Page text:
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Young black males feel less safe in whiter neighborhoods

A new study from Ohio State University has found that young black males do not feel as safe in neighborhoods that are predominantly white. The research revealed that black youths felt fearful in areas with a larger population of white people compared to places where they normally spent the most time.

The research team equipped 506 young black males and females with smartphones to track their locations for a week in Columbus, Ohio. The participants reported on relevant topics, such as how safe they felt, five times per day.

Sociology Professor Christopher Browning is the lead author of the research, and also heads the Adolescent Health and Development in Context (AHDC) study.

“It doesn’t have to be a majority white neighborhood for African American boys to feel more threatened,” said Professor Browning. “It just has to be more white than what they typically encounter.”

While they were outside of their own neighborhoods, black teens in the study visited areas that had an average of 13 percent more white people. Unlike the male participants, the females did not report feeling significantly less safe in these regions.

According to Professor Browning, the results of the study are consistent with the theory that young black males expect increased scrutiny, surveillance, and even direct targeting when they are in white areas.

“We’ve seen a lot of stories in the media lately about the police being called on black people going about their business in white areas,” said Professor Browning. “This may help explain why black youth felt more threatened in parts of town where they were exposed to more white people.”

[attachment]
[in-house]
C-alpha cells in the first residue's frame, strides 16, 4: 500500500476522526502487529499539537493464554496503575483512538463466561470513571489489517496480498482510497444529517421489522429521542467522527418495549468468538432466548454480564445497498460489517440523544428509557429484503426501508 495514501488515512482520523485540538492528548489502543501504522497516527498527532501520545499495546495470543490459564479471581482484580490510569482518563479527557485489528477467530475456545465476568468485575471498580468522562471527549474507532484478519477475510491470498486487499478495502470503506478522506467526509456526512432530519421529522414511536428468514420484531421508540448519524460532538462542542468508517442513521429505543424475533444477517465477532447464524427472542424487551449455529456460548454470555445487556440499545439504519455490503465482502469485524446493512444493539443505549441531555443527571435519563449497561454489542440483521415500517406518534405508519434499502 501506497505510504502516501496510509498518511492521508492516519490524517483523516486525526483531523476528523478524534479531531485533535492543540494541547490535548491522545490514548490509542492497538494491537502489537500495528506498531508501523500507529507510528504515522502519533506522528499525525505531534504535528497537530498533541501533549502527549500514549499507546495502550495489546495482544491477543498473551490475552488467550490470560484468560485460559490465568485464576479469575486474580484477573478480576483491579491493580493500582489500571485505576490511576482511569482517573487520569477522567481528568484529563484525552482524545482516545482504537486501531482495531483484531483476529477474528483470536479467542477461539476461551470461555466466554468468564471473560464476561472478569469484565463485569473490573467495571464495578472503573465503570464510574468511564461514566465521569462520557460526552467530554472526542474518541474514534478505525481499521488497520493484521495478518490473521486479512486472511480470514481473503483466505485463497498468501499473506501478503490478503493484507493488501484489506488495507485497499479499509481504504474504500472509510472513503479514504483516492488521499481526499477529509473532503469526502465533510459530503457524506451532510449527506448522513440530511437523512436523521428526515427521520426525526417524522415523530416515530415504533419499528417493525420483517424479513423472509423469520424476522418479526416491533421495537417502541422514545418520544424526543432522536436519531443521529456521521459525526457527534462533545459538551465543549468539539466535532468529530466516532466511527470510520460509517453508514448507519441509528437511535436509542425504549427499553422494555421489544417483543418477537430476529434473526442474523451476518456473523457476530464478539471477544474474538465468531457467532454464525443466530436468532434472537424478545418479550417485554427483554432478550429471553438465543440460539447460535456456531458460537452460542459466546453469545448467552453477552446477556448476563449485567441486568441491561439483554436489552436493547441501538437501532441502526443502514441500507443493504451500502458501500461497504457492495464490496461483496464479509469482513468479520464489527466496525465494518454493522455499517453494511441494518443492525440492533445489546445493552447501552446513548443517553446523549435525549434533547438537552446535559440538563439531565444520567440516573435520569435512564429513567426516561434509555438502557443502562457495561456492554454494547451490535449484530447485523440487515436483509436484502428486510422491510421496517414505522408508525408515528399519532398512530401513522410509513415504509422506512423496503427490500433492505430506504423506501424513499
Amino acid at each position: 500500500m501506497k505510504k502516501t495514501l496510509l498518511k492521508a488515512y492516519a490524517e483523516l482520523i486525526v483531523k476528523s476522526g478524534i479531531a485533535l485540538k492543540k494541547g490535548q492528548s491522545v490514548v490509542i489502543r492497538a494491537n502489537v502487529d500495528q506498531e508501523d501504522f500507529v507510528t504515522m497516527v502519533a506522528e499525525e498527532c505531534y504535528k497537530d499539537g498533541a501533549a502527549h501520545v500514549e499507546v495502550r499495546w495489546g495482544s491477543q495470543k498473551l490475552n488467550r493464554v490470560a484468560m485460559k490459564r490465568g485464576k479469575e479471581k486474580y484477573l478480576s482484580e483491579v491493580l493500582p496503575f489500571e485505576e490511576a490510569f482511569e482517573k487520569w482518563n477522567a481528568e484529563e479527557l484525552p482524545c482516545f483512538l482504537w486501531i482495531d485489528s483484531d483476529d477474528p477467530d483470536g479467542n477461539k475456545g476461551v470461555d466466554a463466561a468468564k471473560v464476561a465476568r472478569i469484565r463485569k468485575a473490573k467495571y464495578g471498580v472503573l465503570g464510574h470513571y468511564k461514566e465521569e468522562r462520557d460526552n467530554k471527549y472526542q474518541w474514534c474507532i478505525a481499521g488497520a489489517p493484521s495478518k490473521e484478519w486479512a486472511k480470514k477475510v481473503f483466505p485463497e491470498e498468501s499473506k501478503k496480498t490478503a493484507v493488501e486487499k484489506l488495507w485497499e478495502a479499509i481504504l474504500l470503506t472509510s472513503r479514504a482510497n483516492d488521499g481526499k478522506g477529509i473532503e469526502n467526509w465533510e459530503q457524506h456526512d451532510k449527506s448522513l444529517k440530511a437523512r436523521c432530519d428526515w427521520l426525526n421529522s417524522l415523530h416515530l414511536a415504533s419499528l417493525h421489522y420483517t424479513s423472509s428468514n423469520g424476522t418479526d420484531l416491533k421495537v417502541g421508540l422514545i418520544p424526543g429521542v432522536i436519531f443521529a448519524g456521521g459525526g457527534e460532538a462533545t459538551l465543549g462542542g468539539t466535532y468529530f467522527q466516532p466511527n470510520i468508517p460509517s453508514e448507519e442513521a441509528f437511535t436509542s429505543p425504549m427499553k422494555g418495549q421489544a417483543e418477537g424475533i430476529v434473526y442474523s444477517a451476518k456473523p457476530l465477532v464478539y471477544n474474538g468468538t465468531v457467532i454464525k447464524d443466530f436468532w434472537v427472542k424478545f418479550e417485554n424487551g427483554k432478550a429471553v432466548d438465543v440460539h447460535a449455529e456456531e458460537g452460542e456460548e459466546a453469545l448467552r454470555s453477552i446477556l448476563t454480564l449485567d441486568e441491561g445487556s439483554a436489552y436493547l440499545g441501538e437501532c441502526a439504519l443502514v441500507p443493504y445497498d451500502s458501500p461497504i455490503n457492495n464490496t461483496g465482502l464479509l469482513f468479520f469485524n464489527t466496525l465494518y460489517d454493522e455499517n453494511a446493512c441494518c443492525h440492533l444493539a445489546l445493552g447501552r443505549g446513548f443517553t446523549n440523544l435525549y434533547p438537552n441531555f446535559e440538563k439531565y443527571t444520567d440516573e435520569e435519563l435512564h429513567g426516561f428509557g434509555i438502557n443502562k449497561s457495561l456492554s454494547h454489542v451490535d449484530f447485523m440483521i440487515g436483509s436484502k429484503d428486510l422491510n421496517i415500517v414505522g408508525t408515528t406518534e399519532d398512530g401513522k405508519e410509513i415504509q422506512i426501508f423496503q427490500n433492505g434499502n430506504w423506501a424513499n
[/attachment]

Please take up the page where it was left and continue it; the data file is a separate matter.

Professor Browning explained that most previous research on feelings of safety among black youths has been focused on the neighborhoods that they lived in. The findings of this analysis, however, suggest that this is not the best approach.

In the current study, the level of safety reported by the participants seemed to be dependent on how much the places they visited differed from the areas where they spent most of their time.

“Part of the experience for black kids is having to leave their home neighborhoods to go to places that might not be as welcoming,” said Professor Browning.

“They are typically going to places with amenities like restaurants and movie theaters that may not be available in their neighborhoods. And these places are probably going to be whiter than the places they live.”

The investigation was based on data from the AHDC, which provides insight into the lives of 1,405 youths living in 184 neighborhoods across Franklin County, Ohio.

The research was presented by Professor Browning at the annual meeting of the American Sociological Association.

By Chrissy Sexton, Staff Writer

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